Bring On the Appliances
There's more good than bad coming in the future of computing appliances.
Recently, my colleague, Jim Rapoza, expressed his concerns that today's relatively wide-open world of computing will give way to a future that's locked down and boxed away into convenient little appliances that perform simple, constrained tasks and that cannot be easily hacked. The PlayStationization of computing is nigh, and I say, bring it on.
Freewheeling, tweaked-to-the-gills, general-purpose computing is great, as long as the user of a given device has the desire, as well as the right, to exercise this sort of control. However, I believe that the vast majority of computer users fall into neither of these categories.
Most home users do not want to weigh which patches to apply to their consumer electronics, nor do they wish to puzzle over extensive customizations. When these users buy a piece of equipment and subscribe to a service, part of what they're paying for is having these choices made, expertly, by their vendor.
Most business users do not own the computers they use at work and do not own the data they use at work, either. Businesses need computer systems that enable employees to accomplish their tasks while shielding organizations from as much security liability as possible. I grant that a business PC that's
policy-constrained enough to amount to a computing appliance can limit innovation. Maybe the peer-to-peer collaboration application that your user wishes to install would be a great productivity booster. Then again, that nice-looking app might come with a keylogger riding shotgun.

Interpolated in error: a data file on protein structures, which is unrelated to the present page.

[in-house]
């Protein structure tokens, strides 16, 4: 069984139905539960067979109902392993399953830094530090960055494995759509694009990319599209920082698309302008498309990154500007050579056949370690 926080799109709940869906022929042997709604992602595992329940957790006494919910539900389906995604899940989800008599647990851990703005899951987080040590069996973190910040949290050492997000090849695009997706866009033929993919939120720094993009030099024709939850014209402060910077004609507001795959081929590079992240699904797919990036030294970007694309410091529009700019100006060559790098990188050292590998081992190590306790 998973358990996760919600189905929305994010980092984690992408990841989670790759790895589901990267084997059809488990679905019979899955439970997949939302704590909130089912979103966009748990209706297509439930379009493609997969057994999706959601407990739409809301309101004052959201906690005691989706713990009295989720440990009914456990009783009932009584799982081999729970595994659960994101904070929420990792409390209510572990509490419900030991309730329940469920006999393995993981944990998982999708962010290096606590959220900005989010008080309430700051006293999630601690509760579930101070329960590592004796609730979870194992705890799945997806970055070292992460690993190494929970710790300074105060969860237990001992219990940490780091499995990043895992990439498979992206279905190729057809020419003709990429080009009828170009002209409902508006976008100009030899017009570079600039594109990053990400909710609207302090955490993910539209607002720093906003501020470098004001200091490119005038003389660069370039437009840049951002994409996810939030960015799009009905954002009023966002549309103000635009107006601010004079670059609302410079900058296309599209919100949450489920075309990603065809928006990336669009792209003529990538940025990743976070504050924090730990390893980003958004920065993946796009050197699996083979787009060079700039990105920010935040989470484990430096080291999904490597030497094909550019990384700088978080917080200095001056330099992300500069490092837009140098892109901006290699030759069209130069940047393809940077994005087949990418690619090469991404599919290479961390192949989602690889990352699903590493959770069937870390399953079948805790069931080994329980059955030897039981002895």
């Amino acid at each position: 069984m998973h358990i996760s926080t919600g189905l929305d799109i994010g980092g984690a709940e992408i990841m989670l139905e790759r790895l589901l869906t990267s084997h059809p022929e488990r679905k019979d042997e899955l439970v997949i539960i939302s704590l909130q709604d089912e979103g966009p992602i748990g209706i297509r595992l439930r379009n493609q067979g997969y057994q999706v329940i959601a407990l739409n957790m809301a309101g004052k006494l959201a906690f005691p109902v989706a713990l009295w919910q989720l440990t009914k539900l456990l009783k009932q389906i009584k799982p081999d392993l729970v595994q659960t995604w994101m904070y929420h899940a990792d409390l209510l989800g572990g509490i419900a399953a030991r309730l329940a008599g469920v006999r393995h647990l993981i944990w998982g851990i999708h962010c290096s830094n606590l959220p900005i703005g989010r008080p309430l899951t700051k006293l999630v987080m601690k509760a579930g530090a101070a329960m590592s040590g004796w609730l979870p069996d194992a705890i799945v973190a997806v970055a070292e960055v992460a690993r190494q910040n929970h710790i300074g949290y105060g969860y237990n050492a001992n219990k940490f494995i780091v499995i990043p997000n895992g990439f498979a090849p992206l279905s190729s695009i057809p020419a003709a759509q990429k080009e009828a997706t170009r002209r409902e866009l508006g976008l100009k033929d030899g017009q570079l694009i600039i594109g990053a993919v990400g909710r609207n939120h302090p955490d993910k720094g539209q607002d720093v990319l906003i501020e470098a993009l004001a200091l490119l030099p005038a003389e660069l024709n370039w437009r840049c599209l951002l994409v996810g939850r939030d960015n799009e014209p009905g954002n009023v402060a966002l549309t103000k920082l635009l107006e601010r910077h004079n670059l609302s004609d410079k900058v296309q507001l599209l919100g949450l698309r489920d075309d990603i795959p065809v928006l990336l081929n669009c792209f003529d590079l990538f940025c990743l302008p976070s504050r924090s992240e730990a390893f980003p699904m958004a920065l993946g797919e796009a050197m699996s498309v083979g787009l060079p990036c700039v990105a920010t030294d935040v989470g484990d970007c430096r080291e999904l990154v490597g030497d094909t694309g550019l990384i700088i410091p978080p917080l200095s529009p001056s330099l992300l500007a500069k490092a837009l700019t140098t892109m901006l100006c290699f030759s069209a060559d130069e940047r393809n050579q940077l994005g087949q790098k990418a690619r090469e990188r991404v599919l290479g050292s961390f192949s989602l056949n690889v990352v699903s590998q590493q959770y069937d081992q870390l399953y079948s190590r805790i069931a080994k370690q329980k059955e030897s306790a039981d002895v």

Users will always prefer to ask for forgiveness rather than permission (and often wrongly expect that absolution is as easy as running a malware sweeper). So if it's possible for workers to accomplish their business tasks from within a sort of appliance sandbox, organizations shouldn't be afraid to seize this option.
Part of the problem with the appliance issue is that mainstream computing is still relatively immature, with a core user base that came up in a time when computers were more kit-like, with total control available to he or she who wielded the modeling glue. This vocal user core has managed to shout down some fundamentally sensible and worthwhile new technologies, such as Microsoft's Next-Generation Secure Computing Base, on the grounds that these projects might lock down PCs too tightly to tweak.
Computing appliances are the future, and this is a good thing. Now, before you kit-culture warriors start packing up your Dremel tools and heading for the hills, keep in mind that all the tweakability you desire is just a Web search away. Type in "open source [YOUR APP HERE]."
eWEEK Labs Executive Editor Jason Brooks is at firstname.lastname@example.org.